Border officials encountered more than 172,000 people at the border in the month of March, according to new data posted by U.S. Customs and Border Protection, the highest number recorded in more than 20 years and a 70% increase from February.
The U.S. also saw nearly 19,000 children cross the southwest border alone last month, the highest number ever documented.
The Biden administration has continued to expel the majority of migrants who cross the border under a pandemic-related health order enacted by President Trump last year, including about 104,000 people expelled in March.
But officials have decided to accept unaccompanied children partly out of humanitarian interest, which has overwhelmed border patrol agents, staffing and other resources needed to care for them inside the United States.
They’ve also begun to process many families, specifically those with young children, due to Mexico’s refusal to accept them, especially in the Rio Grande Valley area. More than 35,000 families were processed in March, according to a senior administration official, which accounted for more than two-thirds of the families who attempted to cross the border.
Administration officials have partially blamed the recent increase on the typical, seasonal cycles of migration that drive more people to the border in the cooler winter months. Still, the numbers are some of the highest seen in two decades, a fact that the Homeland Security Secretary Alejandro Mayorkas noted himself last month.
“Normally … right after the winter months, you start seeing a fluctuation of individuals starting to come into this country,” said Monica Weisberg-Stewart, Director of the Texas Border Coalition, which is made up of local leaders in the border region.
“[But] the numbers are higher than what they normally have been, and we are seeing here on the ground right now,” she added.
Administration officials told reporters Wednesday that the number of people who reached the border last month may be slightly inflated because it includes migrants who may have tried to cross before, though they acknowledged the record numbers are challenging for border patrol.
The majority of migrants are coming from Guatemala, Honduras and El Salvador, many fleeing gang violence, extreme poverty exacerbated by the pandemic, hunger and the lasting impact of two hurricanes that hit the area last year.
The Biden administration has promised to zero in on those root causes of migration as part of its long-term solution to the influx at the border. President Biden has tapped Vice President Kamala Harris to lead the charge, and she spoke with Mexico’s president on Tuesday.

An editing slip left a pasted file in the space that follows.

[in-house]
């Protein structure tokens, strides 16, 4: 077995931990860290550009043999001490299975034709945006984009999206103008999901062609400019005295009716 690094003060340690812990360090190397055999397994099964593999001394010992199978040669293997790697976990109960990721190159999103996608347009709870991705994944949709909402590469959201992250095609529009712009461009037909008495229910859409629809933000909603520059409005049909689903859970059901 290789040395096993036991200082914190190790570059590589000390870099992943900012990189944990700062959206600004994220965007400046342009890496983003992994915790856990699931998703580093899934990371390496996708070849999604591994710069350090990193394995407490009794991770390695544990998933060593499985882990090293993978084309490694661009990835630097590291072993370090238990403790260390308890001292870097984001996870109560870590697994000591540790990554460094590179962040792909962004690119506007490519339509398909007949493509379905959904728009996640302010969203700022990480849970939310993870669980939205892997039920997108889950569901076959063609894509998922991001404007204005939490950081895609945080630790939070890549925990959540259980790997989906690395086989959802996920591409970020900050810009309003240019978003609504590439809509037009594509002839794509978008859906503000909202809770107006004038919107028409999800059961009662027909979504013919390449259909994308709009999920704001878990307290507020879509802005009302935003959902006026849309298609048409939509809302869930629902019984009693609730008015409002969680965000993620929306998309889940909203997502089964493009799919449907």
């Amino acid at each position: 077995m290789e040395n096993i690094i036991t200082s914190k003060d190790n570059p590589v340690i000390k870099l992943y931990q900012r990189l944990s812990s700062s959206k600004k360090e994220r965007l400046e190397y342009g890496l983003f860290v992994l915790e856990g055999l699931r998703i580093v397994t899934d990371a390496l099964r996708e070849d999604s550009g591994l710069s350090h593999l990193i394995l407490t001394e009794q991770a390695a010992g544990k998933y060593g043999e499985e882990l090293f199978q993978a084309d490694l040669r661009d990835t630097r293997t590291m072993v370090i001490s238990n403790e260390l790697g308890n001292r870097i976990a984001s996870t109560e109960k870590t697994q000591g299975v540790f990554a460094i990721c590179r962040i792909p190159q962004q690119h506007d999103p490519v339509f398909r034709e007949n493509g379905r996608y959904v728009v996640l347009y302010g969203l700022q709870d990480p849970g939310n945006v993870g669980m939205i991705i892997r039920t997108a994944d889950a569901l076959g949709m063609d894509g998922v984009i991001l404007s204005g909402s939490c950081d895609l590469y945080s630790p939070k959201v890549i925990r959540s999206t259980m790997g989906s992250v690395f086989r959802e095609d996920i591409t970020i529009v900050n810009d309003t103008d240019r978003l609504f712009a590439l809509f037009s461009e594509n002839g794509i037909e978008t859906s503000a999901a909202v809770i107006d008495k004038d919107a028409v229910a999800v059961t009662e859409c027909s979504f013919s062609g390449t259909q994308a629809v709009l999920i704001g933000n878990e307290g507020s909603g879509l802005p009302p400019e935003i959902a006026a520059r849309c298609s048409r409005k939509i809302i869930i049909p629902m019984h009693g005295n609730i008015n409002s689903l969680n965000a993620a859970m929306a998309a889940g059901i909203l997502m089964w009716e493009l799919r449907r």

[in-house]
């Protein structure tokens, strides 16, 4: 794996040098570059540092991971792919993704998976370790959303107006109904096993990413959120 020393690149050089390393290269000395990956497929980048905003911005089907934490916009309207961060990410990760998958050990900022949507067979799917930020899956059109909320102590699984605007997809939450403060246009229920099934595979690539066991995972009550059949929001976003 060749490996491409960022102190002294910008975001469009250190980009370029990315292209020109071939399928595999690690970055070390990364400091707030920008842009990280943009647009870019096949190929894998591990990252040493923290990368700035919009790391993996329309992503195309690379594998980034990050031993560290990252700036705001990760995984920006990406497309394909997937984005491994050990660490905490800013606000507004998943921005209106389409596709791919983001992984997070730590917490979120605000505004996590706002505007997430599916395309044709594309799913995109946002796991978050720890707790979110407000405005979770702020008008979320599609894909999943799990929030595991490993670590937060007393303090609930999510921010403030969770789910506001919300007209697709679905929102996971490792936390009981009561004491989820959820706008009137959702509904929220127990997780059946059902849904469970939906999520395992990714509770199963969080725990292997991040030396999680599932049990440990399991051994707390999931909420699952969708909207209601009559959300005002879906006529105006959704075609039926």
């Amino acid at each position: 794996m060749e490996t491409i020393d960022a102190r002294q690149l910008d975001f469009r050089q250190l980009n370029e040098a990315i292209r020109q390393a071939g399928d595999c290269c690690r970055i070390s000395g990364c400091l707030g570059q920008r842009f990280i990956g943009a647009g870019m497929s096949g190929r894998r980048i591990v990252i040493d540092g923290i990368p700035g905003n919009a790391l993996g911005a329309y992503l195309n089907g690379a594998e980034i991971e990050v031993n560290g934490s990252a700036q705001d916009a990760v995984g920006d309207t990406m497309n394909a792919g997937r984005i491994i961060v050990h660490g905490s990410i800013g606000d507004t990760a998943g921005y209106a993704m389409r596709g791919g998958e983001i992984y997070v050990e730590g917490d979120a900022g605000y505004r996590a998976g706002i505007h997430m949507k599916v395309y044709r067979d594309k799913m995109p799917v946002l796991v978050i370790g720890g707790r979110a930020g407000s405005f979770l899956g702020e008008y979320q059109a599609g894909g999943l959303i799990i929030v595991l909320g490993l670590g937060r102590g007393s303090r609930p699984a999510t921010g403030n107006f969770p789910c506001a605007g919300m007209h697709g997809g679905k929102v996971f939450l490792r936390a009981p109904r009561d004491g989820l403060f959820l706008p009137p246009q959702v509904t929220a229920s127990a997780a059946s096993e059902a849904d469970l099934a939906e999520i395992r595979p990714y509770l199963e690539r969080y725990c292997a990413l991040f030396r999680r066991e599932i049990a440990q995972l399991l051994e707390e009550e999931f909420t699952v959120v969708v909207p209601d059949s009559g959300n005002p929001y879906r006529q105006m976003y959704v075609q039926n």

“Unless we address root causes in these countries, we are going to see the same cycle of rushes to the border year after year,” White House Press Secretary Jen Psaki said this week.
In the short term, however, the administration has scrambled to open up more shelters to house migrant children admitted into the U.S., in an effort to usher them out of border facilities where kids often sleep crowded on mats and cement floors.
The Department of Health and Human Services – the agency that cares for children in shelters after they’re transferred out of border patrol care – has brought more than 14,000 beds online in recent weeks, according to a senior administration official, but more are in the works.
As of Wednesday afternoon, there were more than 16,000 children in HHS shelters and another 4,200 in border patrol care.
“We are continuing to dig out of the hole that was left by the previous administration,” one senior official said, blaming the Trump officials at HHS for their lack of planning for an influx of unaccompanied children.
But Republican lawmakers have said what’s really driving the numbers is the perception that President Biden is more welcoming to immigrants. Many migrants have cited the administration’s new policy of letting children into the country as their reason for coming to the border, though Biden officials have tried to reiterate that “the border is closed.”
At a press conference last month, President Biden said that his administration was working to implement a “plan” at the border and that he would visit when it’s been implemented, though it’s unclear what changes are being made beyond expanding shelter capacity and staffing.
For now, the administration has already said it’s working on establishing an asylum process within Central America so that people can apply for protection away from the U.S. border. That would make the system more like refugee admissions, since asylum is typically a claim made once a person reaches U.S. land.